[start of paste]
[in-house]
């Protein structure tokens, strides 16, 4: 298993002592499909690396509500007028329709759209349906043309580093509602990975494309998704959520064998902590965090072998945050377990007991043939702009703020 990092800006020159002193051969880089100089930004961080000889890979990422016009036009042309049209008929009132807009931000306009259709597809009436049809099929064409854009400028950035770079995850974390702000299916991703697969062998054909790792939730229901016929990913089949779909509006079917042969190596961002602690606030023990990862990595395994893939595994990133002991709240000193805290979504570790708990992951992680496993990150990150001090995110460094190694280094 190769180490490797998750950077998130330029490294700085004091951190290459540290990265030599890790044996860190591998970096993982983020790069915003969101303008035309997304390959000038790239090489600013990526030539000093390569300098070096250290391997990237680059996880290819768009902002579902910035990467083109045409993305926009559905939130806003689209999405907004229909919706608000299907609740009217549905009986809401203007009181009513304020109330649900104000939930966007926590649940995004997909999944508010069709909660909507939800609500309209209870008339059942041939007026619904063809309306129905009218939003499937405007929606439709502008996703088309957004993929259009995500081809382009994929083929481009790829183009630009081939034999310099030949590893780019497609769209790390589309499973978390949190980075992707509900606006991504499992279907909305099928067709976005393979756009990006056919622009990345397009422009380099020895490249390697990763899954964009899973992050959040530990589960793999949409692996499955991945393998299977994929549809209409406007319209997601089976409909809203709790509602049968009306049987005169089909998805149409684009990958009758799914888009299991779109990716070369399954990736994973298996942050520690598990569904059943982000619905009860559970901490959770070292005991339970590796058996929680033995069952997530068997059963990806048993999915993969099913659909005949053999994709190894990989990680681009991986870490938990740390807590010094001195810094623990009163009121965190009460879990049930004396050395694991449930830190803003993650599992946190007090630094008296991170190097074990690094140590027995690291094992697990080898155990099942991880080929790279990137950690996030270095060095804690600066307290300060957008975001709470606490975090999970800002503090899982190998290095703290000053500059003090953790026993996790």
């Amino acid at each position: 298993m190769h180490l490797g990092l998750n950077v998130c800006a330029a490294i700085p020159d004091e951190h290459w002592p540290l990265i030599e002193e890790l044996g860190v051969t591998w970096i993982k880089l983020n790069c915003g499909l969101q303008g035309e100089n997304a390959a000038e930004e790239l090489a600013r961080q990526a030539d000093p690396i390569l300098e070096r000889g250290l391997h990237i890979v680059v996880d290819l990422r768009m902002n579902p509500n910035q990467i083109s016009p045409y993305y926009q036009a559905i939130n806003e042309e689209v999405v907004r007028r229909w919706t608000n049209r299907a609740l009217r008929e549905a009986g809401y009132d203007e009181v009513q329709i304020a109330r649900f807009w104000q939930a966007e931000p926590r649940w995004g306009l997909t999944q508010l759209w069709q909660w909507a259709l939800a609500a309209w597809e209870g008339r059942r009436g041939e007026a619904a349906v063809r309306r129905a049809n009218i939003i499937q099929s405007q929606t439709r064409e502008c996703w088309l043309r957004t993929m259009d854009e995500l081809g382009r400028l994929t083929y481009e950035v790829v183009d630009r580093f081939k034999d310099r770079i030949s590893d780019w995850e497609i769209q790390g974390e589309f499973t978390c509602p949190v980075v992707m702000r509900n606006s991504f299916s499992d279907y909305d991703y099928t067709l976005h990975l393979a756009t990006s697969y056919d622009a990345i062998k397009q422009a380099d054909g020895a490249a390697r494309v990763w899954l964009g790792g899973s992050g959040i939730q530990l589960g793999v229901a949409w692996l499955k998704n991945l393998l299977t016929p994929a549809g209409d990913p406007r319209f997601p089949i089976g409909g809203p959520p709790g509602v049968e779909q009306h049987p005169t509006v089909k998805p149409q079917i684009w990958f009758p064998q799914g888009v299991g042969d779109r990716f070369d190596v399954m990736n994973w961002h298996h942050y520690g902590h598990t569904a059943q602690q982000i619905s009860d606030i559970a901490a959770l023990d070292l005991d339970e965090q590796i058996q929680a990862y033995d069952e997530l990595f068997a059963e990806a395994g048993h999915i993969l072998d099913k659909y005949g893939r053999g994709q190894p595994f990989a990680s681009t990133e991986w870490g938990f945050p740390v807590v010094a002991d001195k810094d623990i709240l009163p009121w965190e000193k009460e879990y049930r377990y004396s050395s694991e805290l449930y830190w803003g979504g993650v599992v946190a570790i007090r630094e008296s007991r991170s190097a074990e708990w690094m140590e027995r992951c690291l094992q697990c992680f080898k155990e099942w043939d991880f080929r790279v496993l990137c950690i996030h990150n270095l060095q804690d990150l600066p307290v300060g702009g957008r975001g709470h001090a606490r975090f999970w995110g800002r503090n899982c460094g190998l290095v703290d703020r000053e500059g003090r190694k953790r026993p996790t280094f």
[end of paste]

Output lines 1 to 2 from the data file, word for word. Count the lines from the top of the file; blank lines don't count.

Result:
[in-house]
């Protein structure tokens, strides 16, 4: 298993002592499909690396509500007028329709759209349906043309580093509602990975494309998704959520064998902590965090072998945050377990007991043939702009703020 990092800006020159002193051969880089100089930004961080000889890979990422016009036009042309049209008929009132807009931000306009259709597809009436049809099929064409854009400028950035770079995850974390702000299916991703697969062998054909790792939730229901016929990913089949779909509006079917042969190596961002602690606030023990990862990595395994893939595994990133002991709240000193805290979504570790708990992951992680496993990150990150001090995110460094190694280094 190769180490490797998750950077998130330029490294700085004091951190290459540290990265030599890790044996860190591998970096993982983020790069915003969101303008035309997304390959000038790239090489600013990526030539000093390569300098070096250290391997990237680059996880290819768009902002579902910035990467083109045409993305926009559905939130806003689209999405907004229909919706608000299907609740009217549905009986809401203007009181009513304020109330649900104000939930966007926590649940995004997909999944508010069709909660909507939800609500309209209870008339059942041939007026619904063809309306129905009218939003499937405007929606439709502008996703088309957004993929259009995500081809382009994929083929481009790829183009630009081939034999310099030949590893780019497609769209790390589309499973978390949190980075992707509900606006991504499992279907909305099928067709976005393979756009990006056919622009990345397009422009380099020895490249390697990763899954964009899973992050959040530990589960793999949409692996499955991945393998299977994929549809209409406007319209997601089976409909809203709790509602049968009306049987005169089909998805149409684009990958009758799914888009299991779109990716070369399954990736994973298996942050520690598990569904059943982000619905009860559970901490959770070292005991339970590796058996929680033995069952997530068997059963990806048993999915993969099913659909005949053999994709190894990989990680681009991986870490938990740390807590010094001195810094623990009163009121965190009460879990049930004396050395694991449930830190803003993650599992946190007090630094008296991170190097074990690094140590027995690291094992697990080898155990099942991880080929790279990137950690996030270095060095804690600066307290300060957008975001709470606490975090999970800002503090899982190998290095703290000053500059003090953790026993996790």